Is Obesity Caused by an Adenovirus?

Nikhil V Dhurandhar


Expert Rev Anti Infect Ther. 2012;10(5):521-524. 

Abstract and Introduction


Is obesity, a condition traditionally linked with nutrition and physical activity, a relevant or important topic for an infectious diseases journal? A few decades ago, infection was not considered relevant to cancer, but now the roles of human papilloma-virus, hepatitis viruses and Helicobacter pylori infections in various cancers are under aggressive investigation. Similar to the early stages of infection–cancer research, emerging evidence now indicates a role for certain infections at least in a subtype of obesity. This offers an excellent opportunity for the field of infectious diseases to extend expertise to an unacquainted discipline. Over the last 30 years, nearly a dozen microbes have been causatively or correlatively linked with animal or human obesity (reviewed in).[1] These adipogenic microbes include viruses, bacteria, parasites, gut microflora and scrapie agents. This offers a potential opportunity to impact obesity by designing effective prevention or treatment strategies against adipogenic pathogens, or by modulating the gut microflora, which are not considered pathogens under normal conditions. Such an approach could be particularly significant considering the sharp increase in obesity prevalence in recent years and the intractable nature of the condition. WHO has declared obesity as a 'global epidemic'.[2] Obesity is not merely a cosmetic issue, but a serious medical condition, with serious health consequences, including a shortened life span.[3,4] Effective action is urgently needed to counter the health and economic consequences of obesity at the individual and societal level. However, effective strategies for obesity prevention or treatment at the community level are unavailable despite considerable research. Dietary restraint and increased physical activity are the cornerstones of weight-loss treatment or long-term maintenance. This approach is successful in very few individuals in clinical studies, and disappointingly ineffective for a large majority, and is particularly ineffective in free-living populations. Although pharmacotherapy or surgery for weight loss show some promise, the accompanying undesirable effects have restricted their widespread application.

Despite its multifactorial etiology,[5] conventional obesity treatment or pre-vention strategies offer a blanket approach, mostly irrespective of the cause. Effective cause-specific treatment or prevention strategies could be developed if the precise contribution of various factors to obesity is identified. If certain infections contribute to obesity, prevention or treatment approaches for such a subgroup of obesity could differ from extensive and long-term lifestyle changes. Nonetheless, identifying adipogenic microbes and determining their causative role in human adiposity is challenging.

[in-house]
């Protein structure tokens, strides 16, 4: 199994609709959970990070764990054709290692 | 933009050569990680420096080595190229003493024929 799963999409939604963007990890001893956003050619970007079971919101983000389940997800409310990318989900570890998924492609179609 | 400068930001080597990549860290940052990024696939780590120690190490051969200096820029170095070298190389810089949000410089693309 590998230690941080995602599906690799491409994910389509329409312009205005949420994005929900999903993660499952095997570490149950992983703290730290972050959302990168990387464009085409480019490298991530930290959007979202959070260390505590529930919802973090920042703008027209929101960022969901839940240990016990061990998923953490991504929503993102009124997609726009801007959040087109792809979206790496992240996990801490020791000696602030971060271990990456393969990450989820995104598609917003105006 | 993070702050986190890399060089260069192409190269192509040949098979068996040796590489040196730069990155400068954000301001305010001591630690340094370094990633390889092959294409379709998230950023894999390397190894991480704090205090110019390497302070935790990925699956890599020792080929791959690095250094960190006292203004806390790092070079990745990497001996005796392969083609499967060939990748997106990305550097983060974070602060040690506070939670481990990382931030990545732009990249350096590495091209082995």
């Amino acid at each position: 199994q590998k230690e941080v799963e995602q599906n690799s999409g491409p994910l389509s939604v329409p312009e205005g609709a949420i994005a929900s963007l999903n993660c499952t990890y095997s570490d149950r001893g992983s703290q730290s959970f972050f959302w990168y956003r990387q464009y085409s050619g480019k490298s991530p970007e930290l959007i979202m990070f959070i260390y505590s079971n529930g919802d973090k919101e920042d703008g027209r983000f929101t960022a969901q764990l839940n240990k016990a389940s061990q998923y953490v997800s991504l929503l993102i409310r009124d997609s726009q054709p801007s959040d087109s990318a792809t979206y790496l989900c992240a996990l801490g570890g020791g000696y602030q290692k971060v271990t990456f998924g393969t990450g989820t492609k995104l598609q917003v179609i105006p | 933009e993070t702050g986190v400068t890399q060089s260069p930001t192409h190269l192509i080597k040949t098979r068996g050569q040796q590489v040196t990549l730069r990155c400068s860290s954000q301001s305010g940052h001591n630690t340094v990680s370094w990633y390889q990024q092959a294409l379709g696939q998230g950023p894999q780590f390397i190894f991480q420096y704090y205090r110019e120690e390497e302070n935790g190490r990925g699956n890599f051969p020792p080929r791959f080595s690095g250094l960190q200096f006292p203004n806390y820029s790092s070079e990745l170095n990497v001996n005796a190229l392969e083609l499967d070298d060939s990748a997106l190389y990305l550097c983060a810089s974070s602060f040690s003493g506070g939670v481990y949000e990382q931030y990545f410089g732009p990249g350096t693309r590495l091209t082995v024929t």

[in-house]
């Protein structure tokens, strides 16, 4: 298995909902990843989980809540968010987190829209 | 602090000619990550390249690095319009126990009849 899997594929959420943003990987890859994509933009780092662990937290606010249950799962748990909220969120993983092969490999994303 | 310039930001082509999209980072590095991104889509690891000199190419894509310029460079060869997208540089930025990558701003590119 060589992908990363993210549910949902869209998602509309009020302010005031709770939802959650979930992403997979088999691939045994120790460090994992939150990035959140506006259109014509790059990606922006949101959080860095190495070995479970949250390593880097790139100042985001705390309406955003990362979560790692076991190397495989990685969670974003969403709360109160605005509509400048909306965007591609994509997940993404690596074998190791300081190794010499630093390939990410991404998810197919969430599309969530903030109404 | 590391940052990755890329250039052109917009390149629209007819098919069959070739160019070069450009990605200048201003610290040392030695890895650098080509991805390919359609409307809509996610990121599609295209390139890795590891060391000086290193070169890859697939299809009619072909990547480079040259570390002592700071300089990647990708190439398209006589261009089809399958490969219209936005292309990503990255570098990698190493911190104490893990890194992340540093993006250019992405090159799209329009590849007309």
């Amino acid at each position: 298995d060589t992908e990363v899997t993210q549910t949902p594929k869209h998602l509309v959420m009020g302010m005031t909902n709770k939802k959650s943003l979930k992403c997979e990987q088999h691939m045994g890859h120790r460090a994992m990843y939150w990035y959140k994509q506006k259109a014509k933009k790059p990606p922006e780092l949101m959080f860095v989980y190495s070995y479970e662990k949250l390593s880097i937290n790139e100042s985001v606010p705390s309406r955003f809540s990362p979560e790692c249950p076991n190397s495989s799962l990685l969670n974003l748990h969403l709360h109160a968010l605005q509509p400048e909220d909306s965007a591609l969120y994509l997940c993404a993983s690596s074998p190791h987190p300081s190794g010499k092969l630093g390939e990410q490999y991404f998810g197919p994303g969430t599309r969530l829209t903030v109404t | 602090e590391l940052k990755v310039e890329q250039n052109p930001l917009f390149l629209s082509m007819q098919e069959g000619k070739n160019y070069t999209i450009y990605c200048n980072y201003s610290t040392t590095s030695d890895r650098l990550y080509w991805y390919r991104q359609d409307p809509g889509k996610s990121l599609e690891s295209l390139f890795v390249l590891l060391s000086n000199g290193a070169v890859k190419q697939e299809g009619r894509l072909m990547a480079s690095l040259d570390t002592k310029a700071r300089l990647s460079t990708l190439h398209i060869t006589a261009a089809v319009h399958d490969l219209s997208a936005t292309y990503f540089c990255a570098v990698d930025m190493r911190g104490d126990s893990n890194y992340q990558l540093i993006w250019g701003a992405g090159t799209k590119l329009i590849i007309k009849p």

Among the known adipogenic pathogens, some induce obesity in animal models, whereas others are associated with human obesity.[1] Adenoviruses are the only infective agents reported to be linked with adiposity in both experimental animal models and naturally infected humans, which make them promising candidates for investigating their role in human obesity. SMAM-1, an avian virus, is the first adenovirus reported to increase adiposity and the first virus reported to be associated with human obesity.[6,7] Adenovirus Ad-36 is the first human virus reported to cause obesity in animals.[8–11] Ad-36 is also associated with human obesity.[1] Reports about the adipogenic role of additional human adenoviruses, Ad-5 and Ad-37, followed.[12,13] Thankfully, commonly prevalent human adenoviruses Ad-2 and Ad-31, and avian adenovirus chick embryo lethal orphan are not adipogenic.[9,12] Since the first report about the adipogenic properties of adenovirus SMAM-1 in 1990, approximately 60 publications in PubMed address the role of adenoviruses in obesity. Of these, approximately 45 were published in the last 5 years, indicating a growing interest in this area. Overall, researchers are more aware of infections as potential contributors to obesity.[14] In 2009, the NIH/National Institute of Diabetes, and Digestive and Kidney Diseases organized a symposium titled 'Non-traditional Risk Factors for Obesity', which covered the topic of obesity of infectious origin. Despite the attention, the crucial question – whether viruses in general and adenoviruses in particular cause obesity – is only partially answered.